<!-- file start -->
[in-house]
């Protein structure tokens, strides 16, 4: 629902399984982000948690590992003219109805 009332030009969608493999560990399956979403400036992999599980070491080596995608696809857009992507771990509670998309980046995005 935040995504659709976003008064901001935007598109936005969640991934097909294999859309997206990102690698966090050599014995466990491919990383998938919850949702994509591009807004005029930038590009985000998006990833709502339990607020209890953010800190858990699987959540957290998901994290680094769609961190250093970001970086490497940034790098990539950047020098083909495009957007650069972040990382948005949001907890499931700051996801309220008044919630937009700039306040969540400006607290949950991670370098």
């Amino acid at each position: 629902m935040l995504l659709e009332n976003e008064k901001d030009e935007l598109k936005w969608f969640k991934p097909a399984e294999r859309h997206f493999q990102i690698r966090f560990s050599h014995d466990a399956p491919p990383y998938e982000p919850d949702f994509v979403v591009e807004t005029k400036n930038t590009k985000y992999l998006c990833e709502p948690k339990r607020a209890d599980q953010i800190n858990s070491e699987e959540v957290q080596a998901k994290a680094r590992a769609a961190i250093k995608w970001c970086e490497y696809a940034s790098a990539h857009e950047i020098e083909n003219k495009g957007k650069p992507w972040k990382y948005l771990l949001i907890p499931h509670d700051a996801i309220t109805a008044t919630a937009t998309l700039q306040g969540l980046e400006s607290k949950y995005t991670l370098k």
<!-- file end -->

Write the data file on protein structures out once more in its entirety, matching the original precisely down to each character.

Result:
[in-house]
């Protein structure tokens, strides 16, 4: 629902399984982000948690590992003219109805 009332030009969608493999560990399956979403400036992999599980070491080596995608696809857009992507771990509670998309980046995005 935040995504659709976003008064901001935007598109936005969640991934097909294999859309997206990102690698966090050599014995466990491919990383998938919850949702994509591009807004005029930038590009985000998006990833709502339990607020209890953010800190858990699987959540957290998901994290680094769609961190250093970001970086490497940034790098990539950047020098083909495009957007650069972040990382948005949001907890499931700051996801309220008044919630937009700039306040969540400006607290949950991670370098």
């Amino acid at each position: 629902m935040l995504l659709e009332n976003e008064k901001d030009e935007l598109k936005w969608f969640k991934p097909a399984e294999r859309h997206f493999q990102i690698r966090f560990s050599h014995d466990a399956p491919p990383y998938e982000p919850d949702f994509v979403v591009e807004t005029k400036n930038t590009k985000y992999l998006c990833e709502p948690k339990r607020a209890d599980q953010i800190n858990s070491e699987e959540v957290q080596a998901k994290a680094r590992a769609a961190i250093k995608w970001c970086e490497y696809a940034s790098a990539h857009e950047i020098e083909n003219k495009g957007k650069p992507w972040k990382y948005l771990l949001i907890p499931h509670d700051a996801i309220t109805a008044t919630a937009t998309l700039q306040g969540l980046e400006s607290k949950y995005t991670l370098k």